Schoolteachers will study the influence of the Mississippi Delta on American history this summer as part of an NEH-funded workshop in Cleveland, MS.
“The Most Southern Place on Earth: Music, History, and Culture of the Mississippi Delta” explores topics such as the civil rights movement and the development of the blues.
To learn more about the workshop, we talked with Luther Brown, who has directed it every summer since 2009. Brown is the director of the Delta Center for Culture and Learning at Delta State University.
How did you first get interested in the history and culture of the Mississippi Delta?
I’ve been interested in the Delta since I was in high school in the 1960s in suburban Chicago. I remember the Time magazine and newspaper pictures of poor black kids, sharecroppers, and especially people trying to register to vote, and I remember the names of Greenwood, Indianola, and Clarksdale, Mississippi. But I really connected to the Delta through the blues, especially around 1995 when I designed a college class called “Mississippi Delta Blues and American Culture.” I was teaching at George Mason University at the time, and one of my graduate students actually accompanied the class on a lengthy fieldtrip through the Delta. That re-connected me with my former dean, who had become the president of Delta State University, and our reconnection ultimately led me to move to the Delta in 2000.
What do you hope that teachers have gained (and will gain) from participating in a workshop on this topic?
I hope our scholars see how the people of the Mississippi Delta have affected the American story. They’ve played many important roles, creating the blues and rock and roll, leading a social revolution that we call the civil rights movement, and being leading politicians, authors, chefs, statesmen, sports figures, journalists, and academics. I hope they see how the physical landscape shapes a place and its people. And I know they will remember particular and often emotional stories from the Delta, like the murder of Emmett Till in 1955, or the great flood of 1927, or the leadership of people like Fannie Lou Hamer or a visit to Po’ Monkey’s Lounge, arguably the last rural juke joint (which Anthony Bourdain recently tweeted as being “the best bar in America.”)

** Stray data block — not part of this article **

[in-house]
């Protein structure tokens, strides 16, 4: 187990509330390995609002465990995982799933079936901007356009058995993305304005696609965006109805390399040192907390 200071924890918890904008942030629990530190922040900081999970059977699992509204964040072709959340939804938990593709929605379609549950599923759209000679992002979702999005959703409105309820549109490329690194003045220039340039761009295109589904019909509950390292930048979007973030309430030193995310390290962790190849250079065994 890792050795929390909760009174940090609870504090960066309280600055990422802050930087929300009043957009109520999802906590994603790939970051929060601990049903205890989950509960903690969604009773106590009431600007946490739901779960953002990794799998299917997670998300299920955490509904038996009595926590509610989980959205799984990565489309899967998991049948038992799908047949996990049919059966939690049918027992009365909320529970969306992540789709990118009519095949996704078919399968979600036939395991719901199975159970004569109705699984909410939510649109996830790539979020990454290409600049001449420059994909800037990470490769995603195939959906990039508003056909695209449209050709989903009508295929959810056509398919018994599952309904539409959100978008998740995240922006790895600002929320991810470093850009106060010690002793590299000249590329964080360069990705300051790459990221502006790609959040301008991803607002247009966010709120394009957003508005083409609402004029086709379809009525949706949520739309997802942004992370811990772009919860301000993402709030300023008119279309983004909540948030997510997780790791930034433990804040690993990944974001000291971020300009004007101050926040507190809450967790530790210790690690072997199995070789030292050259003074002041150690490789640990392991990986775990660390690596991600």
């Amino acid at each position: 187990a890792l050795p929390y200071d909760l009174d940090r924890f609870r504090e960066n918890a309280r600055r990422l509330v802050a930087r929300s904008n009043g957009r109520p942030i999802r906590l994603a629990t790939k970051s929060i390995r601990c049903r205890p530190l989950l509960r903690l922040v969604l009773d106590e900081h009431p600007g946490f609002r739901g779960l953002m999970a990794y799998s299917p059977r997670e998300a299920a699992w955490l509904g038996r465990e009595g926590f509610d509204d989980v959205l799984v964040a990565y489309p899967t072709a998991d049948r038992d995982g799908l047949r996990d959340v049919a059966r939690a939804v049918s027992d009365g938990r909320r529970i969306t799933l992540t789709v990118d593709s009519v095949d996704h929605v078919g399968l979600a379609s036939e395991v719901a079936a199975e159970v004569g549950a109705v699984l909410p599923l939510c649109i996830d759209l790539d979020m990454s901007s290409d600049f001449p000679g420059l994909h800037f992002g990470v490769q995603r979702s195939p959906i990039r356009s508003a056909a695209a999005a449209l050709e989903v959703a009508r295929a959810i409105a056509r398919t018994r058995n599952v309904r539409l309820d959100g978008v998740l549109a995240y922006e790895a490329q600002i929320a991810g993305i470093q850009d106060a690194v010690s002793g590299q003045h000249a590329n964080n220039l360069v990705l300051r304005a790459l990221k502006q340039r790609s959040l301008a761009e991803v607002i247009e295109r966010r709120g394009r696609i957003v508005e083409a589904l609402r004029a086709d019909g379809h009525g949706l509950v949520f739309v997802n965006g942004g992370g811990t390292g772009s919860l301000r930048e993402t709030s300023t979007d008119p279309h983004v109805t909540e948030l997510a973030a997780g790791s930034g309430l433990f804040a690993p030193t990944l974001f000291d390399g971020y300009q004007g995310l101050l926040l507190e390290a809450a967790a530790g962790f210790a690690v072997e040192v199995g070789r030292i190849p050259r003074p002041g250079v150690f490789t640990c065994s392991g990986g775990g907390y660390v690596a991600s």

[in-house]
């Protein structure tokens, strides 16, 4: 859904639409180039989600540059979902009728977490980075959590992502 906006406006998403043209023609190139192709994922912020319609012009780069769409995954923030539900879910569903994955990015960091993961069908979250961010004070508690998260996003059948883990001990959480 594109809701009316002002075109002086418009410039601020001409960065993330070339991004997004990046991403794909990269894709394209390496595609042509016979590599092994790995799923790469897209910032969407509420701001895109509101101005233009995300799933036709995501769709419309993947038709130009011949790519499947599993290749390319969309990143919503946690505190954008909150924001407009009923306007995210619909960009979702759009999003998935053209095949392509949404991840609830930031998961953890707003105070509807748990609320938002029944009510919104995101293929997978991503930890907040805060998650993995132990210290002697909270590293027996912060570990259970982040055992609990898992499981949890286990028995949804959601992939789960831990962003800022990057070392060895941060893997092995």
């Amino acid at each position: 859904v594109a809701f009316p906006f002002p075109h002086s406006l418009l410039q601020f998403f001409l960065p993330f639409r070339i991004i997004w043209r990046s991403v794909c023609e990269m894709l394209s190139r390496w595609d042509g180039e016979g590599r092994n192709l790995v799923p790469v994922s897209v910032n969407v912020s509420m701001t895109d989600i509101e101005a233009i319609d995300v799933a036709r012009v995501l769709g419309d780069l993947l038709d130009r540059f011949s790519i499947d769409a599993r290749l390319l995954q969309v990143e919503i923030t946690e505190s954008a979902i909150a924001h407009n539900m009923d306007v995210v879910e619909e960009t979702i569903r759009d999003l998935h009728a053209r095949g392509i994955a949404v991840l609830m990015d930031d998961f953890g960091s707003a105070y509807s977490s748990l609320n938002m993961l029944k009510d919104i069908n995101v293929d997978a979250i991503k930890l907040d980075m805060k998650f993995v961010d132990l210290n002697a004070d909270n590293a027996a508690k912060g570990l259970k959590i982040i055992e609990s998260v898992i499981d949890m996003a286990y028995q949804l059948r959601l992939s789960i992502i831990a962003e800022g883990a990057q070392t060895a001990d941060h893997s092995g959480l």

Have there been any particular challenges of designing and implementing the workshop?
The biggest challenge that we have as workshop organizers is probably the coach bus that we use as a traveling classroom. Getting 40 people on and off a bus takes time, and we’ve occasionally had problems with audio-visual equipment or even the bus itself, although that’s been very rare. The biggest challenge for our participants is probably getting to Cleveland, Mississippi. We are a small town in a very rural place, and we don’t have much in the way of taxi or bus service. But we’ve had people arrive after traveling on trains, planes, vintage cars, and even motorcycles, and I sometimes think that getting here is part of the whole experience.
You received supplemental funding last year to record a panel on the Emmett Till case. Why did you choose this workshop activity for digital preservation, and how do you hope the recording will be used?